Enterprise Product Partners Will Stuff Your Stocking with a 6% Yield - Sure Dividend Sure Dividend

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Enterprise Product Partners Will Stuff Your Stocking with a 6% Yield

Published December 24th, 2016 by Bob Ciura

Master Limited Partnerships, or MLPs, are a haven for income investors. They typically offer yields three to four times the average dividend yield of the S&P 500.

However, the past year has been very difficult for the MLP asset class. The steep drop in oil and gas prices took a massive toll on MLPs, particularly the upstream operators.

Fortunately, well-run midstream operators such as Enterprise Products Partners (EPD) have performed much better.

Enterprise Products has continued to raise its distribution, even in one of the worst downturns for the oil and gas industry in decades.

It is a Dividend Achiever. You can see the entire list of all 273 Dividend Achievers here.

And, it generates more than enough cash flow to sustain its 6% distribution.  You can see more high dividend stocks here.

This article will provide an overview of the business, and discuss the future outlook for the company.

Business Overview

Enterprise Products is a giant in the midstream MLP industry. It has a massive network of nearly 50,000 miles of pipelines.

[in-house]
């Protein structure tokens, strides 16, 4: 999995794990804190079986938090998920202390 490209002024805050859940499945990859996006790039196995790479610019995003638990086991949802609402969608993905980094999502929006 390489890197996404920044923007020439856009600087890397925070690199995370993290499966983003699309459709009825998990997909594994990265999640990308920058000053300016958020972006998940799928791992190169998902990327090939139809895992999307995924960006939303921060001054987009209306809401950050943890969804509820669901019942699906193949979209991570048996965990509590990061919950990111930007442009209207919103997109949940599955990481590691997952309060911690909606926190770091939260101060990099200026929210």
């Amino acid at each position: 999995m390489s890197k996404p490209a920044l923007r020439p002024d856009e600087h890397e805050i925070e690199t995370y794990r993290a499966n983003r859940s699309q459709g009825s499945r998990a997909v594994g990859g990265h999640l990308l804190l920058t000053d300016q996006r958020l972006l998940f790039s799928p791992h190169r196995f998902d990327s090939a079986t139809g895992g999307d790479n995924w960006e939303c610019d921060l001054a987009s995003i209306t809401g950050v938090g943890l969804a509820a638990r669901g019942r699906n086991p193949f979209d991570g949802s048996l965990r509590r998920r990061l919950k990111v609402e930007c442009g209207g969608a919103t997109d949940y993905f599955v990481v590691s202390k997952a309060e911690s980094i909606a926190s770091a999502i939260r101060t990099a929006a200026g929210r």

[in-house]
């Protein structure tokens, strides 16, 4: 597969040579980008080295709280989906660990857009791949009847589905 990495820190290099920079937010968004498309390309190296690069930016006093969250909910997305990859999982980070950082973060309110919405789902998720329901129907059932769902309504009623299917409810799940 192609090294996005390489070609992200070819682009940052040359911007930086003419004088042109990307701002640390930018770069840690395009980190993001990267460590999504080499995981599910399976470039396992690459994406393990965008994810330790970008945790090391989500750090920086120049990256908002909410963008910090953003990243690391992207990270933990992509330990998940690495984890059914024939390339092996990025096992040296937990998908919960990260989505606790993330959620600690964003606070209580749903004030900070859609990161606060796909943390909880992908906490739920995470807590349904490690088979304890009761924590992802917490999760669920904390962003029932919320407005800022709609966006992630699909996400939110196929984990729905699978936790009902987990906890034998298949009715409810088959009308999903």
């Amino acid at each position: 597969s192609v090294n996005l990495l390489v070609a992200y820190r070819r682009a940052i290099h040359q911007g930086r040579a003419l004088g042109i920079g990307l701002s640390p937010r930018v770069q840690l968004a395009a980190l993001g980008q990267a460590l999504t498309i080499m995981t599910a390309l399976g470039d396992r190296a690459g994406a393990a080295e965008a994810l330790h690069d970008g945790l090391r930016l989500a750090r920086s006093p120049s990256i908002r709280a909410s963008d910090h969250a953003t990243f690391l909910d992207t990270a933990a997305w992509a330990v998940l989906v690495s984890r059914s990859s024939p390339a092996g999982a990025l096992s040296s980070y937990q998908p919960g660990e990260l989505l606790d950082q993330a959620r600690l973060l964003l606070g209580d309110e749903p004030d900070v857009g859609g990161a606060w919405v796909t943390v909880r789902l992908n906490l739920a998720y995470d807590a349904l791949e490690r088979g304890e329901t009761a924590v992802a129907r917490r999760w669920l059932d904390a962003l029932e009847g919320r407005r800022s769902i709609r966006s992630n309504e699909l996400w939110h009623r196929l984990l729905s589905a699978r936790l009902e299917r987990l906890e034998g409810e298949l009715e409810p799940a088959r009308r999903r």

EPD Assets

Source: Global Mizuho Investor Conference, page 6

The company’s transportation system has capacity for 250 million barrels of NGLs, crude oil, other refined products, and petrochemicals. It can also store 14 billion cubic feet of natural gas.

EPD Sources of Cash Flow

Source: Global Mizuho Investor Conference, page 7

Enterprise Products has a highly-diversified business model across all sorts of commodity materials.

The business model for Enterprise Products differs from the exploration and production firms. Operating in transportation is typically more stable than production.

The reason for that is because Enterprise Products collects fees based on the volumes it is storing and transporting through its system. While it does suffer to a certain degree when commodity prices fall, demand is a more vital metric than price.

While Enterprise Products will likely not offer as much upside potential as upstream MLPs if oil and gas prices rally, it has less downside as well.

Over the first nine months of 2016, Enterprise Products generated $3.1 billion of distributable cash flow, or DCF. This is a measure of cash flow taken in by an MLP, after operating costs, that shows how much cash flow can be distributed to unitholders.

On a year-over-year basis, this represented a 32% decline from the same nine-month period in 2015.

While this certainly looks bad, the core results were not nearly as bad as they seem. The 2015 nine-month distributable cash flow benefited from a $1.5 billion asset sale. Excluding this, Enterprise Products’ year-over-year performance would be roughly equal.

Growth Prospects

Enterprise Products’ future growth would be boosted by a return to higher commodity prices and economic growth.

Oil prices are still down approximately 50% from their 2014 peak of $100 per barrel. That being said, the rapid decline in active oil rigs has stopped. And, there has been a slight but noticeable pickup in rig activity recently, particularly in premier oil-producing fields such as the Permian Basin.

EPD Rig Counts

Source: Wells Fargo Conference, page 8